Passive income: Expert on making money when you're not working
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It means it’s one of the busiest times of the year for recruiters who say the main reason workers would like to try something new is typically because they would like a pay rise. However, some people might be better off staying put, so what’s the best way to ask for a pay rise in 2022?
When it comes to New Year’s resolutions, changing jobs or securing a pay rise often top people’s list.
Analysis by the Office of National Statistics shows people who switch jobs boost their earnings by 7.3 percent on average – more than double the three percent uplift earned by workers who stay in their existing job.
Jobsite Indeed records its busiest day of the year on either the first or second Monday after New Year’s Day, as millions of workers weigh up their options.
Mikaela Elliott, senior manager of employer insights at Indeed, said: “Salary remains the single most important consideration when it comes to a job – be that with their current employer or when they are searching for a new role.”
More people than usual could be planning on asking for a pay rise this year as the cost of living rises sharply and household energy bills are set to soar even further in 2022.
Experts say there is definitely a right way to go about it.
Ms Elliott explained: “When it comes to negotiating, either with your current employer or with a would-be boss, doing your research beforehand will set you up for a productive conversation.”
She recommends looking at Indeed’s salary tool before speaking to the boss, as it will give people insight into what similar roles are offering.
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”It is a good idea to weigh up the total package before making a final decision, as those extra days off may end up being more valuable to you than a little bit more money,” Ms Elliott adds.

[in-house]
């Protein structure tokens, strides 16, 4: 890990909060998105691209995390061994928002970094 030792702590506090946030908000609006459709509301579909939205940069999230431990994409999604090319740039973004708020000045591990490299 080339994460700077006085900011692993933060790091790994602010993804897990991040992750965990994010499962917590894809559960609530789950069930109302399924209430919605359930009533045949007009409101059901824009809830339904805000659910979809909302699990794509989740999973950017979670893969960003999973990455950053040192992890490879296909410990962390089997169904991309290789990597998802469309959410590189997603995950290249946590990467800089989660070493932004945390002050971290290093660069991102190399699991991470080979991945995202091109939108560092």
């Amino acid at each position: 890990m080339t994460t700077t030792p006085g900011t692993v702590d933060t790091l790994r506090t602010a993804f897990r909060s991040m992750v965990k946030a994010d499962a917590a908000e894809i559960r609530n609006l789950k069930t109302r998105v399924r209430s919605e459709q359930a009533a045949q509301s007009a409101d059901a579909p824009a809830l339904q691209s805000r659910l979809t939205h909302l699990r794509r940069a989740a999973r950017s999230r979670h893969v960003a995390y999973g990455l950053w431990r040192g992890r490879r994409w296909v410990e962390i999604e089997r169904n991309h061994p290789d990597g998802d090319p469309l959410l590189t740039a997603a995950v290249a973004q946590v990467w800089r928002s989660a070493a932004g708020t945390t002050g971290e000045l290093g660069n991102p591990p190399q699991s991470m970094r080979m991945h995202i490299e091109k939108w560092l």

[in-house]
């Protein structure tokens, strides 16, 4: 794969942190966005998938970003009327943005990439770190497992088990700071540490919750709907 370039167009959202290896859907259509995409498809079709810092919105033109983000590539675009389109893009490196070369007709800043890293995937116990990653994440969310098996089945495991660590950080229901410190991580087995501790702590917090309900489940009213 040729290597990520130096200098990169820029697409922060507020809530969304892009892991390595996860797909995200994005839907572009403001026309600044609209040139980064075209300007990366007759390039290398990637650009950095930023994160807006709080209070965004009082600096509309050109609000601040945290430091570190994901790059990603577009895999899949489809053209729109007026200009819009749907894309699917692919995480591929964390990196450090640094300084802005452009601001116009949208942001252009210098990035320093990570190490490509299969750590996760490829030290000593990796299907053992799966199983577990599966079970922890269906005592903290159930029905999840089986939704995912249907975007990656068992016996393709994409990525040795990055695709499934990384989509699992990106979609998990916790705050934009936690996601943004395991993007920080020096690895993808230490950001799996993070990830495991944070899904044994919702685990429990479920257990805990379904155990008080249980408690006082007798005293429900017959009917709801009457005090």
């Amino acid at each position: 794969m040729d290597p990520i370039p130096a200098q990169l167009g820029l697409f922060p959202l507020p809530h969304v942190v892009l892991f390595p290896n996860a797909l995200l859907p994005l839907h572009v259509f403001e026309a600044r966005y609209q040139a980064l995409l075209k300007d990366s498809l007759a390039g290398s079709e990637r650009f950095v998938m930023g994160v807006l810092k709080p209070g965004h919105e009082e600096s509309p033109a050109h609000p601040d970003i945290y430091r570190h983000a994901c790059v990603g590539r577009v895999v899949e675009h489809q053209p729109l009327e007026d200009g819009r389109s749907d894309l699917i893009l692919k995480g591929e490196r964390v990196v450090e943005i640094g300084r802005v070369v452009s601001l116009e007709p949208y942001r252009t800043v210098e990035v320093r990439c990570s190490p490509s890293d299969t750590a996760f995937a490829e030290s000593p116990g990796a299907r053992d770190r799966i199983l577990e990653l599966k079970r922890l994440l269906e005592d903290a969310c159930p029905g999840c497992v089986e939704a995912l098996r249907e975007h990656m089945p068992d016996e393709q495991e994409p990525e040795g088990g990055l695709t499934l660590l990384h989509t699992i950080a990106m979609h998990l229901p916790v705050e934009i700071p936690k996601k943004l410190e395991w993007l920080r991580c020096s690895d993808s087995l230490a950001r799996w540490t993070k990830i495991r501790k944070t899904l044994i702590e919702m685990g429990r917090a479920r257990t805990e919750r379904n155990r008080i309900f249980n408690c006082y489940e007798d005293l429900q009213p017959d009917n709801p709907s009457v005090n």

“Often the best way of securing a raise is to switch jobs.
“In fact, research suggests workers can double their earnings growth by heading to pastures new.
“So do not be afraid to walk away from pay negotiations if your employer’s offer does not fairly meet your expectations.”
For those who would prefer to stay where they are but negotiate a better salary, Indeed has come up with the following tips:
- Timing can be just as important as the conversation itself. A good time to ask could be following a promotion or completion of a further qualification.
- Research the market and calculate one’s individual value before going into any negotiation. For example, if someone has been with a company for a number of years, their experience will be valuable and the employer may be willing to compensate you for it.
- Be ready to justify your case for meriting a better salary and consider rehearsing different scenarios and outcomes, such as rebuttals, questions or negotiation offers.
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4. Be flexible and willing to compromise. An employer might offer you a different salary package, with more holiday pay or more convenient working hours, if they can’t directly raise the amount of money you’re paid. Evaluate carefully whether such incentives might in fact be more beneficial than a higher basic salary.
5. Don’t be afraid to walk away, as long as all avenues have been investigated, consider pausing negotiations and coming back to the conversation at a later date, after each party has had a chance to consider everything fully.
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